Space Station Science Has Been Left in the Dust - Again

Breakthrough in chemical crystallography, Academy of Finland

"As the SCD analysis is carried out with only one crystal, smaller than 0.1 x 0.1 x 0.1 mm in size, the required amount of the target molecule can be as low as 80 ng. Fujita's and Rissanen's work reports the structure determination of a scarce marine natural product from only 5 ug of it. Many natural and synthetic compounds for which chemists have almost given up the hope of analysing crystallographically can now be easily and precisely characterised by this method."

Keith's note: For more than 20 years one of the prime scientific uses that NASA has wanted to put the ISS to was the production of large, ultra-pure protein crystals - a staple of every chart or paper NASA has produced to justify the scientific uses and potential of the ISS. The idea being that such large, perfect crystals help improve the efficiency of traditional means of determining biochemical structure via protein crystallography. However it would seem that structural information for biological molecules can now be obtained from vanishingly small biological samples - on Earth. No need for all that expensive outer space stuff. If only NASA could find a way to get things from idea - to hardware - to orbit - and back faster and cheaper, the ISS might have played more of a role in this field of protein crystallography. Instead, while it dragged its feet in orbit progress continued on Earth. That is not to say that there is nothing you can do on the ISS. Quite the contrary. But good intentions aside, unless NASA and its semi-unwanted step child CASIS can speed things up, ISS will simply become less relevant.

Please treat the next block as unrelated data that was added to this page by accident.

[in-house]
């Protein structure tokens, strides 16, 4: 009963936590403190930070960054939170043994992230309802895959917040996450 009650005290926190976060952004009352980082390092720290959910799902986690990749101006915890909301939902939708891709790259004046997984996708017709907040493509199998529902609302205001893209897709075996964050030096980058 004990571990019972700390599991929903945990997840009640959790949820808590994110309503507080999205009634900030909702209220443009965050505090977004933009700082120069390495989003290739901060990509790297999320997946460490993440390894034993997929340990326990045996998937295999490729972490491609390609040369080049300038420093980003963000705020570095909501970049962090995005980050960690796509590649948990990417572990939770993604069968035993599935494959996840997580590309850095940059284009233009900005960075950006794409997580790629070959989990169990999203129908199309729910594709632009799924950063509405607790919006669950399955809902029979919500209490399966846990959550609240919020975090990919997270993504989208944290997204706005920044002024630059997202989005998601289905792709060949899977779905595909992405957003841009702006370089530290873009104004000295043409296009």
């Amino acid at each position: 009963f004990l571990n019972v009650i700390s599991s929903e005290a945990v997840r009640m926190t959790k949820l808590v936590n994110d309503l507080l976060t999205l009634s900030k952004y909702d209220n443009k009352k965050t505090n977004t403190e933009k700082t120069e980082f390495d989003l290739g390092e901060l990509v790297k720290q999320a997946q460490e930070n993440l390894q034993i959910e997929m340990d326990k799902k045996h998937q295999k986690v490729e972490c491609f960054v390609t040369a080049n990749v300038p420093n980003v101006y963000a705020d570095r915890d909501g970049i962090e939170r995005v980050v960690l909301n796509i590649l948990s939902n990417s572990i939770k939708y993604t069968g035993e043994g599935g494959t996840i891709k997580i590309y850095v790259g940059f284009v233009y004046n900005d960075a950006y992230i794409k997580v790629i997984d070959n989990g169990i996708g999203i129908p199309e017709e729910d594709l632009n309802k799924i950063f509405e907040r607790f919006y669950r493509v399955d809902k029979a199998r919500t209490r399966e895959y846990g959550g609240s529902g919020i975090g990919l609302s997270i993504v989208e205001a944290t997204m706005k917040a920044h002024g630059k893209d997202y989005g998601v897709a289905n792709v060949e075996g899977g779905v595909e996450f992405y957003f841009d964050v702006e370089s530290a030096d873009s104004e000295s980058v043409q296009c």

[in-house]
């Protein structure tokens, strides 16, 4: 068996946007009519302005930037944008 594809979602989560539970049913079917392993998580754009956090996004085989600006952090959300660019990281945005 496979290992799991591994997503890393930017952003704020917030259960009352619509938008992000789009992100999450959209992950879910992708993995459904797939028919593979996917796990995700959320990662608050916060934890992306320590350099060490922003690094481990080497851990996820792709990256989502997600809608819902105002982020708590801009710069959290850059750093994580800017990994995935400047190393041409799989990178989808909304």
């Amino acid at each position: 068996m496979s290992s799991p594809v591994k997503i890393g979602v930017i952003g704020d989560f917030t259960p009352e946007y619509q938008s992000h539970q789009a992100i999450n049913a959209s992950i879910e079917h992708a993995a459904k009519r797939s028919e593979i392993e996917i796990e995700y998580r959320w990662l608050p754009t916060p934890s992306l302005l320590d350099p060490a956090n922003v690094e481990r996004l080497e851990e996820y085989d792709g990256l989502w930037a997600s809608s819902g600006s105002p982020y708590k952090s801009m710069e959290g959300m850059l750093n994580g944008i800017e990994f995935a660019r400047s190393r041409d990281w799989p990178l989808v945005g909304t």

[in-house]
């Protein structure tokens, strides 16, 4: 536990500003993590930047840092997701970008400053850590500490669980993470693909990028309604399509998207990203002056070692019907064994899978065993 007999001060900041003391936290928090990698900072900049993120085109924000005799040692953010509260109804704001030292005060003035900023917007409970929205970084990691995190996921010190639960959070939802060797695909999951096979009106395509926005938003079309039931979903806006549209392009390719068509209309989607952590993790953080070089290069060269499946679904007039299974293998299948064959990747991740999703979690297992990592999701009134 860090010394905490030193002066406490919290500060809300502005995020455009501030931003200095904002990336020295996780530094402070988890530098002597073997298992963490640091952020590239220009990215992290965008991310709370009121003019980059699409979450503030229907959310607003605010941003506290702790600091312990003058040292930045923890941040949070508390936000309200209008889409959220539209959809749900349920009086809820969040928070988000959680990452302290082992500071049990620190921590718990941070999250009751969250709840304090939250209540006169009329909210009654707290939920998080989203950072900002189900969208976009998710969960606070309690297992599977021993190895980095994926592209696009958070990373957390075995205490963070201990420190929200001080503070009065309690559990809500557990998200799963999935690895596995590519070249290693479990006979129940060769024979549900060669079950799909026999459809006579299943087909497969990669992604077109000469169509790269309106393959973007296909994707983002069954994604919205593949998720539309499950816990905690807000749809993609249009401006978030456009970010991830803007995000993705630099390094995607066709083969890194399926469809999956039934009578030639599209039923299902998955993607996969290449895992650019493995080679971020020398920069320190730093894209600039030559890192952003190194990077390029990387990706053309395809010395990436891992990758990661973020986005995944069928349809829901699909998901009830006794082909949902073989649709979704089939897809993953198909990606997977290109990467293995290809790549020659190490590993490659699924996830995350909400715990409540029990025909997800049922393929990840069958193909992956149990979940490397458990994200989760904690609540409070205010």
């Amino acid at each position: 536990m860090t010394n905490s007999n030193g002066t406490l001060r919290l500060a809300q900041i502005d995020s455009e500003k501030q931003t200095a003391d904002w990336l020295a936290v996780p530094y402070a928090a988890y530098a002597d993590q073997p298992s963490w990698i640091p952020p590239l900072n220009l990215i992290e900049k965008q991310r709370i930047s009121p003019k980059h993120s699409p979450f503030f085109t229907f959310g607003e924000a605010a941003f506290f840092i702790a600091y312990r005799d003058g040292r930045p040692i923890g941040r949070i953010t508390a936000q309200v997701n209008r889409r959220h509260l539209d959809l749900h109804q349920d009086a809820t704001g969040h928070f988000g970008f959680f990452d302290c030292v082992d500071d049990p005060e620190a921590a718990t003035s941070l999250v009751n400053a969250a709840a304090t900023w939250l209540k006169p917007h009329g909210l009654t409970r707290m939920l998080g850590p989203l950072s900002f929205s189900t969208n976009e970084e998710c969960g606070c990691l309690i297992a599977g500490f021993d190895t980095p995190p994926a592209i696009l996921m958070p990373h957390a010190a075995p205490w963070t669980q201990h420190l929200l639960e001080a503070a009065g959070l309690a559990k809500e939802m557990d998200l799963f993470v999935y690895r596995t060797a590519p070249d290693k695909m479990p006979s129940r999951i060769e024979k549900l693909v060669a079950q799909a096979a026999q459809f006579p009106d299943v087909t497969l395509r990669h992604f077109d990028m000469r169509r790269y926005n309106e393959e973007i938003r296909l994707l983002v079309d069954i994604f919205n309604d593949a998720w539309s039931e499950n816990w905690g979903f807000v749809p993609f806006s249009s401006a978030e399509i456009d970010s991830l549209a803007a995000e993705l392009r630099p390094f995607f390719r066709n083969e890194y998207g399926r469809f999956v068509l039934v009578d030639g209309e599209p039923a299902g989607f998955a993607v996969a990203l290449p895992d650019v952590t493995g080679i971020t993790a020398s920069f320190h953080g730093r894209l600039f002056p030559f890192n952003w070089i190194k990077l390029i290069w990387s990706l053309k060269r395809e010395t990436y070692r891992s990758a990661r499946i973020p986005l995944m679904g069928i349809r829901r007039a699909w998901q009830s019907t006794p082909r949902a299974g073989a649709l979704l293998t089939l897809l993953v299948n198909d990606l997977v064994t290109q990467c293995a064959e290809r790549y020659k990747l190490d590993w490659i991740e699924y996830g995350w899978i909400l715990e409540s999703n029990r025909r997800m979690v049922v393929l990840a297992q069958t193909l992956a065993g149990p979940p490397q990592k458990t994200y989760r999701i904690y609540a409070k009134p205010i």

- Using the ISS: Once Again NASA Has Been Left in the Dust, earlier post
- Realizing the Research Potential of the ISS Once and for All, earlier post
- While NASA Flies In Circles Technology Advances Back on Earth, earlier post
- One More Reason Not To Use the ISS?, earlier post

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This page contains a single entry by Keith Cowing published on April 5, 2013 2:49 PM.

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